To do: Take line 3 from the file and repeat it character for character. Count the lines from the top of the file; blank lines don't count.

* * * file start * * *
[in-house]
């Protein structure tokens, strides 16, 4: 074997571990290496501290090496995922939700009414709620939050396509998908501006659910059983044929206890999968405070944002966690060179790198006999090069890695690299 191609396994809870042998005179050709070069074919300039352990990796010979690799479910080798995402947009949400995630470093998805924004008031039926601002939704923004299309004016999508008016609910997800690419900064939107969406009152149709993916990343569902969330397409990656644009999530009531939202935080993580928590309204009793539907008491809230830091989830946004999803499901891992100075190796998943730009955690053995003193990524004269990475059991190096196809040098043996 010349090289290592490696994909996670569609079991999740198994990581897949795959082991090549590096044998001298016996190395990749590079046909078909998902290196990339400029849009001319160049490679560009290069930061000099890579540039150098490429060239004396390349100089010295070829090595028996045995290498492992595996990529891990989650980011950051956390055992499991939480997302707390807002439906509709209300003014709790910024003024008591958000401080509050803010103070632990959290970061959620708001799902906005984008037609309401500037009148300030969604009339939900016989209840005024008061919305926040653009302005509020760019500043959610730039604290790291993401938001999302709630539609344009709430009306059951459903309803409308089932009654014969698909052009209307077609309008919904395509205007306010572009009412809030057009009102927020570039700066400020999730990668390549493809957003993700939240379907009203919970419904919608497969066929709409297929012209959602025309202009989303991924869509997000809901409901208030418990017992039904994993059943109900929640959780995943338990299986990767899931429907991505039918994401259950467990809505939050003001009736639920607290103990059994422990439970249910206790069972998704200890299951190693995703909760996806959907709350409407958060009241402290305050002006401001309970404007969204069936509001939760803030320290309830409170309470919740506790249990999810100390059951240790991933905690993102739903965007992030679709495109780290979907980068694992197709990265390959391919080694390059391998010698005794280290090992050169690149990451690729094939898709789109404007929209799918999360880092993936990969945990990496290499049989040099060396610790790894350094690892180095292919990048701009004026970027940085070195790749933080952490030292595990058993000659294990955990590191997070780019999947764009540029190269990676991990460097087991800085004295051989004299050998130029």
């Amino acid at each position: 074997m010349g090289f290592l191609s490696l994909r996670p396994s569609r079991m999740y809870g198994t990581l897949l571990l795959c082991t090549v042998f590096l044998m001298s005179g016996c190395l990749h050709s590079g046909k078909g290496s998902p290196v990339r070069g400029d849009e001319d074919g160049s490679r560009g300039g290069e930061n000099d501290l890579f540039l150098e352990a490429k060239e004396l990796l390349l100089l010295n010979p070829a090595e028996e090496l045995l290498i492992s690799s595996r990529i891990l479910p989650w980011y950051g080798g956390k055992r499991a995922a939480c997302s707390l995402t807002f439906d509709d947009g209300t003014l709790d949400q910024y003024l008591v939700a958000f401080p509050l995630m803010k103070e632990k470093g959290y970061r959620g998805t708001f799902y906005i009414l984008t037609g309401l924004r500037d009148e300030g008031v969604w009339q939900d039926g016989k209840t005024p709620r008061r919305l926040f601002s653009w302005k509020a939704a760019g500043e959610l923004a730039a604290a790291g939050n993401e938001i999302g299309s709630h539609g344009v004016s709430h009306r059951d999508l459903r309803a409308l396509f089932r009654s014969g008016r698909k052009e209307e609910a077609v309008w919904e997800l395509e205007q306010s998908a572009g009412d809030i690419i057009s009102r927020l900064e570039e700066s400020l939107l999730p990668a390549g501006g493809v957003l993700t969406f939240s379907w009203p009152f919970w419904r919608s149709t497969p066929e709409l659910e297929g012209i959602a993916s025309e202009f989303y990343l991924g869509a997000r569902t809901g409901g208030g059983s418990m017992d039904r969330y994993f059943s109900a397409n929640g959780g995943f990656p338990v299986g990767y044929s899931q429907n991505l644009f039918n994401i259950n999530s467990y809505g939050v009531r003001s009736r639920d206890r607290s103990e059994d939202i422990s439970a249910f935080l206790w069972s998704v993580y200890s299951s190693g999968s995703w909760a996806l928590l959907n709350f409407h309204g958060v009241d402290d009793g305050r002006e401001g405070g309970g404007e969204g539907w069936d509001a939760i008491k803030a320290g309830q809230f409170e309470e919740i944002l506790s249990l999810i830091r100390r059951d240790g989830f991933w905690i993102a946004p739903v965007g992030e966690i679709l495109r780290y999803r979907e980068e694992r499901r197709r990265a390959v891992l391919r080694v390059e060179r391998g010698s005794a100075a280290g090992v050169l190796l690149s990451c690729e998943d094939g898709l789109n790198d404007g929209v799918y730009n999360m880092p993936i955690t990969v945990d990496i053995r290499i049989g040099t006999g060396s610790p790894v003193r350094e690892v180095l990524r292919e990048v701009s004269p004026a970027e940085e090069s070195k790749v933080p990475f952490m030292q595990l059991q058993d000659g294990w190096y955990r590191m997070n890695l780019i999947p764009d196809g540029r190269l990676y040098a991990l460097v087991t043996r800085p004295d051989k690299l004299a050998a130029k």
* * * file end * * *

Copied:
């Amino acid at each position: 074997m010349g090289f290592l191609s490696l994909r996670p396994s569609r079991m999740y809870g198994t990581l897949l571990l795959c082991t090549v042998f590096l044998m001298s005179g016996c190395l990749h050709s590079g046909k078909g290496s998902p290196v990339r070069g400029d849009e001319d074919g160049s490679r560009g300039g290069e930061n000099d501290l890579f540039l150098e352990a490429k060239e004396l990796l390349l100089l010295n010979p070829a090595e028996e090496l045995l290498i492992s690799s595996r990529i891990l479910p989650w980011y950051g080798g956390k055992r499991a995922a939480c997302s707390l995402t807002f439906d509709d947009g209300t003014l709790d949400q910024y003024l008591v939700a958000f401080p509050l995630m803010k103070e632990k470093g959290y970061r959620g998805t708001f799902y906005i009414l984008t037609g309401l924004r500037d009148e300030g008031v969604w009339q939900d039926g016989k209840t005024p709620r008061r919305l926040f601002s653009w302005k509020a939704a760019g500043e959610l923004a730039a604290a790291g939050n993401e938001i999302g299309s709630h539609g344009v004016s709430h009306r059951d999508l459903r309803a409308l396509f089932r009654s014969g008016r698909k052009e209307e609910a077609v309008w919904e997800l395509e205007q306010s998908a572009g009412d809030i690419i057009s009102r927020l900064e570039e700066s400020l939107l999730p990668a390549g501006g493809v957003l993700t969406f939240s379907w009203p009152f919970w419904r919608s149709t497969p066929e709409l659910e297929g012209i959602a993916s025309e202009f989303y990343l991924g869509a997000r569902t809901g409901g208030g059983s418990m017992d039904r969330y994993f059943s109900a397409n929640g959780g995943f990656p338990v299986g990767y044929s899931q429907n991505l644009f039918n994401i259950n999530s467990y809505g939050v009531r003001s009736r639920d206890r607290s103990e059994d939202i422990s439970a249910f935080l206790w069972s998704v993580y200890s299951s190693g999968s995703w909760a996806l928590l959907n709350f409407h309204g958060v009241d402290d009793g305050r002006e401001g405070g309970g404007e969204g539907w069936d509001a939760i008491k803030a320290g309830q809230f409170e309470e919740i944002l506790s249990l999810i830091r100390r059951d240790g989830f991933w905690i993102a946004p739903v965007g992030e966690i679709l495109r780290y999803r979907e980068e694992r499901r197709r990265a390959v891992l391919r080694v390059e060179r391998g010698s005794a100075a280290g090992v050169l190796l690149s990451c690729e998943d094939g898709l789109n790198d404007g929209v799918y730009n999360m880092p993936i955690t990969v945990d990496i053995r290499i049989g040099t006999g060396s610790p790894v003193r350094e690892v180095l990524r292919e990048v701009s004269p004026a970027e940085e090069s070195k790749v933080p990475f952490m030292q595990l059991q058993d000659g294990w190096y955990r590191m997070n890695l780019i999947p764009d196809g540029r190269l990676y040098a991990l460097v087991t043996r800085p004295d051989k690299l004299a050998a130029k």